Man accused of killing 2 California officers tied to right-wing group
Steven Carrillo is accused of being a member of the 'boogaloo' movement, a group of white men who feel that they are the targets of government tyranny
Former Air Force Sgt. Steven Carrillo and his alleged accomplice, Robert A. Justus, were recently charged in the shooting death of a Black federal security officer, David Patrick Underwood, on May 29 in Oakland, California.
The men were apprehended when sheriff’s deputies searched their van on June 6 and found ammunition, firearms, bomb-making equipment, and a ballistic vest adorned with a patch.
The patch featured the image of an igloo and Hawaiian-style, print which has come to be widely associated with a growing, far-right movement aimed at starting a new civil war in the United States.
Officials say that Carrillo is a follower of the “boogaloo” movement, formed by white militiamen who feel that they are the targets of government tyranny. The federal government has charged the two men with murder, and they are also facing state charges in the shooting of a Santa Clara sheriff’s deputy on June 6.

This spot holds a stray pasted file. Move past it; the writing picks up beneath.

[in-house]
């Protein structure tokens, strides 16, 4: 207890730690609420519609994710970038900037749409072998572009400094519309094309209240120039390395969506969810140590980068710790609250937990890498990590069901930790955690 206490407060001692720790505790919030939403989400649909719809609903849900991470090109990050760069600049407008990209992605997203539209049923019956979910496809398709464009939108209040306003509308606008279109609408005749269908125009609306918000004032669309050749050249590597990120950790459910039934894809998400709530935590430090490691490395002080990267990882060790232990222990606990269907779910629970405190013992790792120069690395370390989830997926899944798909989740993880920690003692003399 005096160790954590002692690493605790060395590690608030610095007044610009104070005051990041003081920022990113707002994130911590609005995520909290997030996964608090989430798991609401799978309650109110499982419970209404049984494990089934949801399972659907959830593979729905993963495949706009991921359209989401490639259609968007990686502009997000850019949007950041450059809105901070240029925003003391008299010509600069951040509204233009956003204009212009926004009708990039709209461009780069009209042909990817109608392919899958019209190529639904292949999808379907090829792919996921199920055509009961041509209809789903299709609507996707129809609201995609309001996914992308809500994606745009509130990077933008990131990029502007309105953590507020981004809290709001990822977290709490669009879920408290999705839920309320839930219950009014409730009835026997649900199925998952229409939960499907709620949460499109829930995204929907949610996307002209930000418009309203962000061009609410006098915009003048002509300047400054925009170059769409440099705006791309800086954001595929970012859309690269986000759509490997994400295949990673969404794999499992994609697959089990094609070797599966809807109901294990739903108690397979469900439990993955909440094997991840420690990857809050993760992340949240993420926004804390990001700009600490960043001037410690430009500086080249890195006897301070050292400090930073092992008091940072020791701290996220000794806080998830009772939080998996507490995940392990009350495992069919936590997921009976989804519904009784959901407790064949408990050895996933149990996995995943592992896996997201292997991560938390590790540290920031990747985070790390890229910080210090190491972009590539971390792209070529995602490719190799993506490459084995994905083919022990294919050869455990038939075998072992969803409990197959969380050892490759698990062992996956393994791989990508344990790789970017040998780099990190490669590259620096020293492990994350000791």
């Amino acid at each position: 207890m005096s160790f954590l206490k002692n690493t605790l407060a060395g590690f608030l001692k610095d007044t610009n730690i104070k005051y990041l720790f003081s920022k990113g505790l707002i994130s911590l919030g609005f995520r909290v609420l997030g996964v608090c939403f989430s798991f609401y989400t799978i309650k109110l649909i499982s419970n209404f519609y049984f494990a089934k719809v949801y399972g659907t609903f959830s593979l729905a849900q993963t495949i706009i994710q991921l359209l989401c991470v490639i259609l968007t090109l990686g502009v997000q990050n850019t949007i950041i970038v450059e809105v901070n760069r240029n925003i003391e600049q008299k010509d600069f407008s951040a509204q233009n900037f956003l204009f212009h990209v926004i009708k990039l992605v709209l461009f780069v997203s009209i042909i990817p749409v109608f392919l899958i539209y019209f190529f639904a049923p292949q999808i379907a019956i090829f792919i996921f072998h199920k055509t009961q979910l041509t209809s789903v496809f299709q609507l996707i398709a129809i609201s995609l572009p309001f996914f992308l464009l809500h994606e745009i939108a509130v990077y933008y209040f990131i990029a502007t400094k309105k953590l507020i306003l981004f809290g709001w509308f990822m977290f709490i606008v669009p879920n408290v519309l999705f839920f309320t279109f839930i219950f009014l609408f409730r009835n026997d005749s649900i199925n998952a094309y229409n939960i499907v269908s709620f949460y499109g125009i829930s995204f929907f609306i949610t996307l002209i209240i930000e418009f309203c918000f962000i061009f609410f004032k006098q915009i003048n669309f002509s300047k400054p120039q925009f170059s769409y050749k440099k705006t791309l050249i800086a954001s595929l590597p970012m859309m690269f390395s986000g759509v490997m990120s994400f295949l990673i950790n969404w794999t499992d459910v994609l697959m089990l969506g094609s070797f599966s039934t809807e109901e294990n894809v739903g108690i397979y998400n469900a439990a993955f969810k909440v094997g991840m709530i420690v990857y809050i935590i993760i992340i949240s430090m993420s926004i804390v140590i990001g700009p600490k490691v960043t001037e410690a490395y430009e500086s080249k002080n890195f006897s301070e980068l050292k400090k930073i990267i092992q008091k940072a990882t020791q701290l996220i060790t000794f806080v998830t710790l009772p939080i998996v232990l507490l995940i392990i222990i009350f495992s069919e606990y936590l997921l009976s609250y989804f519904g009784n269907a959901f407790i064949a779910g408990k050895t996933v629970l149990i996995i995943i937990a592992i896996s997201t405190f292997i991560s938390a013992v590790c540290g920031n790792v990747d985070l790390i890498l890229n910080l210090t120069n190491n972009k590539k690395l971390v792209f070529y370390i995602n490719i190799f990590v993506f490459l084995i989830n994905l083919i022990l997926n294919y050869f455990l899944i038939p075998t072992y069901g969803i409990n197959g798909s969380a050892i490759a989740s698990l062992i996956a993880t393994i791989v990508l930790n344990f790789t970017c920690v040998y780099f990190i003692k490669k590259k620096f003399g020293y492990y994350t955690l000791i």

— @Rob Fladeboe kron4 (@KRON4RFladeboe) June 12, 2020
According to the Los Angeles Times, the charges qualify for the death penalty, but officials said no decision has yet been made on whether to seek it. Justus is charged with aiding Carrillo in the killing and attempted killing.
“There is no evidence that these men had any intention to join the demonstration in Oakland,” Special Agent in Charge Jack Bennett said at a Tuesday news conference. “They came to Oakland to kill cops.”
The men opened fire when officers came to apprehend them. Bombs were detonated and gunshots rang out, resulting in the death of Sheriff Damon Gutzwiller.
Carrillo was shot in the confrontation, and in his thwarted escape, apparently used his own blood to write messages on the hood of the hijacked car, the complaint said. It identified the writing as “BOOG,” “I Became Unreasonable,” and “Stop the Duopoly.”
The men are a part of a larger investigation into far-right extremists who identify with the boogaloo movement. According to Al Jazeera, its members, known as “boogaloo boys” or “boogaloo bois,” are typically seen with assault rifles and tactical gear. Some adherents of the movement have also been spotted in Hawaiian shirts on social media outlets, such as Twitter and TikTok.